ACVIM Antimicrobial Use Guidelines

Today's VETgirl podcast is sponsored by Merial, now part of Boehringer Ingelheim. Ask your sales representative from Merial, now part of Boehringer Ingelheim, for more information about RECOMBITEK Oral Bordetella.

The post What to do with that infectious coughing dog | VETgirl Veterinary Continuing Education Podcasts appeared first on VETgirl.

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Join us for a 1-hour VETgirl online veterinary CE webinar, where where Dr. Jessica Pritchard, VMD, DACVIM talks about all things ticks! Ixodes ticks have experienced a population explosion and expansion since the 1990s, which means the diseases they transmit are spreading rapidly as well.

In this lecture, learn how Lyme affects both dogs and humans, how to address newly seropositive symptomatic and asymptomatic dogs in your practice, and best practices for treating and preventing Lyme disease in this one hour webinar. Thanks to Elanco Animal Health, this webinar is free to all!

Topic: Lyme disease - emerging markets are growing!
Speaker: Jessica Pritchard, VMD, DACVIM (SAIM)
Date: Sunday, July 22, 2018
Time: 9-10pm EST (8-9pm CST, 7-8pm MST, 6-7pm PST) - Need time zone help? CLICK HERE
Total RACE-approved CE credit hours: 1 hour
RACE Program #: 785-33312
Cost: Complimentary (Value: $99)
Thanks to sponsorship from Elanco Animal Health, free to all!

Register Here!

Have questions about the VETgirl, GoToWebcast platform? CLICK HERE!

What if you are unable to attend at that time? All VETgirl ELITE members have the flexibility to view any of our webinars when you have time. All the webinars are recorded and can be viewed 24/7 after their release date for CE credit. If you’re watching the recording later on, don’t forget to take the CE quiz with it when you’re done to get your CE certificate! The CE certificate for the live viewing of the webinar will be emailed to the VETgirl ELITE members within 48-72 hours of the webinar, after confirming their attendance and VETgirl ELITE status.

*Note: Viewing of this webinar is for individual use only; VETgirl webinars are not designed nor meant to be viewed in a group setting due to RACE-CE audit purposes. Inappropriate sharing or viewing of the webinar may result in revoking of membership.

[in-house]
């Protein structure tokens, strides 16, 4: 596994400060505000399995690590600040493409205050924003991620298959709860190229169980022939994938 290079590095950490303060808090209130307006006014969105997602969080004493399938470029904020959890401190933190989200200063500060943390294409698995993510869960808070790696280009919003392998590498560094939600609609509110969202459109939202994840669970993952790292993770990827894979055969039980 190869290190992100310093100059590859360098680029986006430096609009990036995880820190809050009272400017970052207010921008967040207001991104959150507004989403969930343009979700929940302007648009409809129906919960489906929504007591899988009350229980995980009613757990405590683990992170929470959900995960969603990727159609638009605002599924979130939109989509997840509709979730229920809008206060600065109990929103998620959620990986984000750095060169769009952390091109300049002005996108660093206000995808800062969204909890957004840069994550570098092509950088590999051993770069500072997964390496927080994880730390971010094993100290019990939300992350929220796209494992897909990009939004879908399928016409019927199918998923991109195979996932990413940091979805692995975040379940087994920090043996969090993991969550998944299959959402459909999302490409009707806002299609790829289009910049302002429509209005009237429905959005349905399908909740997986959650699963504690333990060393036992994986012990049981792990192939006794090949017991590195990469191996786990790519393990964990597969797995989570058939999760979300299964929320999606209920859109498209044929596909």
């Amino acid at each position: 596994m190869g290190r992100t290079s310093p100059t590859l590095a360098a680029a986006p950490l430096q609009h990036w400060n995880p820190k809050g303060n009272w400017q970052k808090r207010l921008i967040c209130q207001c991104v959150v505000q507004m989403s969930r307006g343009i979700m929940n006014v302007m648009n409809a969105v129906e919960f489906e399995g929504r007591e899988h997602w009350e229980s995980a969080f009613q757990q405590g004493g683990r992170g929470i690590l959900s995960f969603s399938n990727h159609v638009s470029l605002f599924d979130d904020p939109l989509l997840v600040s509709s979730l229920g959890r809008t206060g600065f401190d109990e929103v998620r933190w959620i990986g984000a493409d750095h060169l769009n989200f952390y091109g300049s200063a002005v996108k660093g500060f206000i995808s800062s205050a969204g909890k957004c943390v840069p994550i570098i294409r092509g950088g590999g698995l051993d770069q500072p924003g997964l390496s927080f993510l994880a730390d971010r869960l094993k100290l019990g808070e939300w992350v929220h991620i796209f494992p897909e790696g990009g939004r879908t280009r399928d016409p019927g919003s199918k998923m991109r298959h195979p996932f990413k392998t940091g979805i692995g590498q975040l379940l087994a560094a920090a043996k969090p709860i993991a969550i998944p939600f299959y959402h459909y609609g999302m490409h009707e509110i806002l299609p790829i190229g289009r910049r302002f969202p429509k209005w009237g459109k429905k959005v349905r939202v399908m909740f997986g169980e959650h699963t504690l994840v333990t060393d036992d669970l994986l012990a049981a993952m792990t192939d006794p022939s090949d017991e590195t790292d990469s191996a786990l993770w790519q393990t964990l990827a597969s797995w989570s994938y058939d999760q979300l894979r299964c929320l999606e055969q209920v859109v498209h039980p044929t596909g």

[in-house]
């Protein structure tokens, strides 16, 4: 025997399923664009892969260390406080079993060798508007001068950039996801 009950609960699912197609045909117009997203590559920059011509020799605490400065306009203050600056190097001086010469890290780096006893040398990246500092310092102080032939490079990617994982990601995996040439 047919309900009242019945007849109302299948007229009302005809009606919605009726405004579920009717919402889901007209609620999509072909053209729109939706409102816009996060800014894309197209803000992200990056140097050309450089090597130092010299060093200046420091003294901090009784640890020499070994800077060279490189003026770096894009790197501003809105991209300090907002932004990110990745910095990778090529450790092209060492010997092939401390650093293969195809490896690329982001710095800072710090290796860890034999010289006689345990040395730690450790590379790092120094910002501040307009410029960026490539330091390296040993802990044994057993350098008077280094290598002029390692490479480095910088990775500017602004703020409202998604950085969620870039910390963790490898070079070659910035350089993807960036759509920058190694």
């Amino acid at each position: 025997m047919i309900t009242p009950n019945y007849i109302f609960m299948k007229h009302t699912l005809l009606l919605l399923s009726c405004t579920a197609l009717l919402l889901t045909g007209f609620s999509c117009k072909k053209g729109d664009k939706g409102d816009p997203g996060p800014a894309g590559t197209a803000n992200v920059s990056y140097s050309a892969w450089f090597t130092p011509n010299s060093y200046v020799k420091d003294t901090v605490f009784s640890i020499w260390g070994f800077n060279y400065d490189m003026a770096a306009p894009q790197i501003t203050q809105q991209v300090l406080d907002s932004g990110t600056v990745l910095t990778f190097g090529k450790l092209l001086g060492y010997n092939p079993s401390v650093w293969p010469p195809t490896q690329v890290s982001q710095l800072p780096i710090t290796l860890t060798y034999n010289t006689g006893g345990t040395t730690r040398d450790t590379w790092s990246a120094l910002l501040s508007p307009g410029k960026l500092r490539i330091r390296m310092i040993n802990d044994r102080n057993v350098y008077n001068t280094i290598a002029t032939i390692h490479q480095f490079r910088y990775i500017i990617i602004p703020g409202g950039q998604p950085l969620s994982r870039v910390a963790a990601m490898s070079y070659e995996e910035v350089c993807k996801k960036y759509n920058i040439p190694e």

Not a VETgirl ELITE member? VETgirl ELITE members receive 40+ hours of RACE-approved, online veterinary CE/year ($199). That way, you know that you have flexibility to view any of our webinars and listen to our podcasts when you have time.

All the webinars are recorded and can be viewed 24/7 after their release date for CE credit. If you’re watching the recording later on, don’t forget to take the CE quiz with it when you’re done to get your CE certificate!

Join HERE!

*Note: Viewing this webinar is for individual use only; VETgirl webinars are not designed nor meant to be viewed in a group setting due to RACE-CE audit purposes. Inappropriate sharing or viewing of the webinar may result in revoking of membership.

RACE-CE provider name: VETgirl, LLC
RACE Provider number: 785
RACE Program number: 33312

This program 785-33312 is approved by the AAVSB RACE to offer a total of 1 CE Credit being available to any one veterinarian: and/or 1 Veterinary Technician CE Credit. This RACE approval is for the subject matter categories of: Category One: Scientific using the delivery method of Interactive-Distance/Non-Interactive-Distance. This approval is valid in jurisdictions which recognize AAVSB RACE; however, participants are responsible for ascertaining each board's CE requirements. RACE does not "accredit" or "endorse" or "certify" any program or person, nor does RACE approval validate the content of the program.

The post July 22, 2018: Lyme disease – emerging markets are growing! appeared first on VETgirl.